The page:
Sergio Perez brands his Monza race a ‘mess’ after early brake disc fire

Jamie Woodhouse
Sergio Perez not looking very happy, wearing headset. Barcelona February 2022

Red Bull driver Sergio Perez not looking very happy, wearing headset. Barcelona February 2022

Sergio Perez was forced to address a fiery right front brake disc early in the Italian Grand Prix which turned his race into a “mess”.

Perez was one of many drivers carrying a grid penalty into the Italian Grand Prix, leaving him to start from P13, although he still had reason to be optimistic of a strong result in the Red Bull RB18, currently the fastest car on the grid.

His race encountered rocky waters early on, Perez forced to pit by lap eight with smoke coming from the right front wheel on his Red Bull. He returned to the track with flames starting to develop.

Perez thought that could have been the moment when his race ended, but he was able to keep his RB18 in a healthy enough state to continue. But by this point, he said the damage was done.



“It was a mess, my race,” he told Sky Sports F1. “It all started with the front right disc early on and that really compromised our race because we had to ‘box’ pretty early.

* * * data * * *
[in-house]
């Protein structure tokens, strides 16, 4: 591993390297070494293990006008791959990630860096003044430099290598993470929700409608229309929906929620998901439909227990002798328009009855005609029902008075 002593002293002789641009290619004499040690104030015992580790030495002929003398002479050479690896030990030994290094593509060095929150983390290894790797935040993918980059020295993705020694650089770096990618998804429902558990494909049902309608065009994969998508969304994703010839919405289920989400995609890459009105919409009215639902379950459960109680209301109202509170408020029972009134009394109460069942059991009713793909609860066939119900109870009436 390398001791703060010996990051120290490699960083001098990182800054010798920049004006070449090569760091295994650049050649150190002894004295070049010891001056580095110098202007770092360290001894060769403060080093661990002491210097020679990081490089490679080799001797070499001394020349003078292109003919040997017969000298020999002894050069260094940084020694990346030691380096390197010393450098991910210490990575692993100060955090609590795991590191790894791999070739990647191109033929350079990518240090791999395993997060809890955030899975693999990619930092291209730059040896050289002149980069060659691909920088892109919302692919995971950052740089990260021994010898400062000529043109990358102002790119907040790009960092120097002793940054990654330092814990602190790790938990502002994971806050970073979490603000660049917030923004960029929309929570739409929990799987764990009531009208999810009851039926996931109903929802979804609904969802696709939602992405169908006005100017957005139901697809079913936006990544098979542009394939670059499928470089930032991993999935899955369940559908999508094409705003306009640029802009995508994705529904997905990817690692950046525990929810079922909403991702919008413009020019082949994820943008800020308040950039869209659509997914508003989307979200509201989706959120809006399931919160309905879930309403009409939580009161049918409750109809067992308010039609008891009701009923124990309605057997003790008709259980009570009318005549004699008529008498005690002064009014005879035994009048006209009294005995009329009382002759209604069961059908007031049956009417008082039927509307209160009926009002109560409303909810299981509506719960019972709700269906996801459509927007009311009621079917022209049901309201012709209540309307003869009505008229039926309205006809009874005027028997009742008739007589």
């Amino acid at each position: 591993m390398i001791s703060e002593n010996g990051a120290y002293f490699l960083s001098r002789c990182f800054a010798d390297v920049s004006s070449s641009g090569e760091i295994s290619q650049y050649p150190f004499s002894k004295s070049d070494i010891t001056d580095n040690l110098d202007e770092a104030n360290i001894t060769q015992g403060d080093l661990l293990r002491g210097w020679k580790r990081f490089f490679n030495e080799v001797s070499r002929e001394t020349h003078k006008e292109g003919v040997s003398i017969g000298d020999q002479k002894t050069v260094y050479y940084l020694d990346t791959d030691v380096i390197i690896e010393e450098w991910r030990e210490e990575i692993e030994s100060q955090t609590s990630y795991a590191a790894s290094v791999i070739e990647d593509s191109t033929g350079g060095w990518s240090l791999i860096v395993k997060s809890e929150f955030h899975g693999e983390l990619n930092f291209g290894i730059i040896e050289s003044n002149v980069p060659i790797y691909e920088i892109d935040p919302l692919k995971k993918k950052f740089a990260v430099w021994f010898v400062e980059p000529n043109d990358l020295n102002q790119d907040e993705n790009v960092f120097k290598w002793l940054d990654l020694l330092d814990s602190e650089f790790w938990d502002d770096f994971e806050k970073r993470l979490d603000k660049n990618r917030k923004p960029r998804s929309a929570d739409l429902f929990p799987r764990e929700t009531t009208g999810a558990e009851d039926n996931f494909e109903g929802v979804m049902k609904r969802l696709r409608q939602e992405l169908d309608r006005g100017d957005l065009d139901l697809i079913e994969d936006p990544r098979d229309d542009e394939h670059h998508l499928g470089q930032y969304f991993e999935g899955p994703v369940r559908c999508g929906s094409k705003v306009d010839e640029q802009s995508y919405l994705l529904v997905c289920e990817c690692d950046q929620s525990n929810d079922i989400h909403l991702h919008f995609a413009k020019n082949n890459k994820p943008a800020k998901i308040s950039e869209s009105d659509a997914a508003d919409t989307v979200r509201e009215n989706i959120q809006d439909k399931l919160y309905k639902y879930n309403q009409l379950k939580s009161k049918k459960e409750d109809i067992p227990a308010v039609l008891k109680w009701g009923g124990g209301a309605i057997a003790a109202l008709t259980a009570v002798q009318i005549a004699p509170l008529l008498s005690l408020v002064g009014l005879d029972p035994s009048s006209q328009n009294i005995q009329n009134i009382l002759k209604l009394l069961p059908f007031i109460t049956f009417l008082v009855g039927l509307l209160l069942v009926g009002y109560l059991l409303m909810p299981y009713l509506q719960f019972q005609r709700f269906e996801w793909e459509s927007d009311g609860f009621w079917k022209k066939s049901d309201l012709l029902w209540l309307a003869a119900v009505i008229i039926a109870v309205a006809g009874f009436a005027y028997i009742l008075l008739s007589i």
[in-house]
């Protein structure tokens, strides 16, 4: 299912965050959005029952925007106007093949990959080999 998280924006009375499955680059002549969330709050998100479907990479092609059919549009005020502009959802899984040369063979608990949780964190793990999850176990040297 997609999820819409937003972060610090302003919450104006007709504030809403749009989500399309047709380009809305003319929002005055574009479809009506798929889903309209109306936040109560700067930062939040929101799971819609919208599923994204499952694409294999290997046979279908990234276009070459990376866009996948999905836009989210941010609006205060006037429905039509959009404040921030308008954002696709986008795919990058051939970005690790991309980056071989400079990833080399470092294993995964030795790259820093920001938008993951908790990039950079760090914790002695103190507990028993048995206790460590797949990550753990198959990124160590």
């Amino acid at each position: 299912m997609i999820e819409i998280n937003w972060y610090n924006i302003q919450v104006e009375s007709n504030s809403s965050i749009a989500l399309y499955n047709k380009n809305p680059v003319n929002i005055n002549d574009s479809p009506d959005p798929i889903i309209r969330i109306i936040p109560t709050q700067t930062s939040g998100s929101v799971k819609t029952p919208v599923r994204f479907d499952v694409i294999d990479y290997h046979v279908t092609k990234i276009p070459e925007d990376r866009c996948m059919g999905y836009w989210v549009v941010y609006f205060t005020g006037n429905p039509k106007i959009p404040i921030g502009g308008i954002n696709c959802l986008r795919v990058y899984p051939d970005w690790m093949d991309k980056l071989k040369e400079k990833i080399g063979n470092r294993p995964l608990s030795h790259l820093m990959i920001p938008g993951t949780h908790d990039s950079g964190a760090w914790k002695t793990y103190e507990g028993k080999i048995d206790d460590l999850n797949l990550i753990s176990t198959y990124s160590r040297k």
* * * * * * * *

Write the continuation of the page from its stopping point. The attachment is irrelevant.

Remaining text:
“Then the first laps on the hard tyres I had to lift and coast like crazy to bring them (the brakes) back to temperature. Because otherwise I think we could have retired the car. I spent a few laps with the right disc on fire a bit, so it wasn’t ideal and I think at the end I could have got to the end with the hard tyres, but we had to stop.”

The Italian Grand Prix ultimately concluded under Safety Car conditions as a result of Daniel Ricciardo stopping at the side of the track – a “shame” said Perez as he felt he could have had a run at Lewis Hamilton, having stopped for fresh tyres.

Asked if he would have liked to see the race resume, Perez replied: “Yeah, I had better tyres than Lewis so it would have been good to get the restart for a bit.

“But unfortunately, that wasn’t the case.”

The handling of the race conclusion at Monza did not go down well with the fans, boos ringing loudly from the grandstands, while Red Bull team principal Christian Horner and Ferrari boss Mattia Binotto strongly criticised the decision to end the race behind the Safety Car.

Asked if the drivers would look to bring this up in a future briefing, Perez replied: “I don’t really know what happened. They took a long time to recover Daniel in the end, so a bit of a shame.”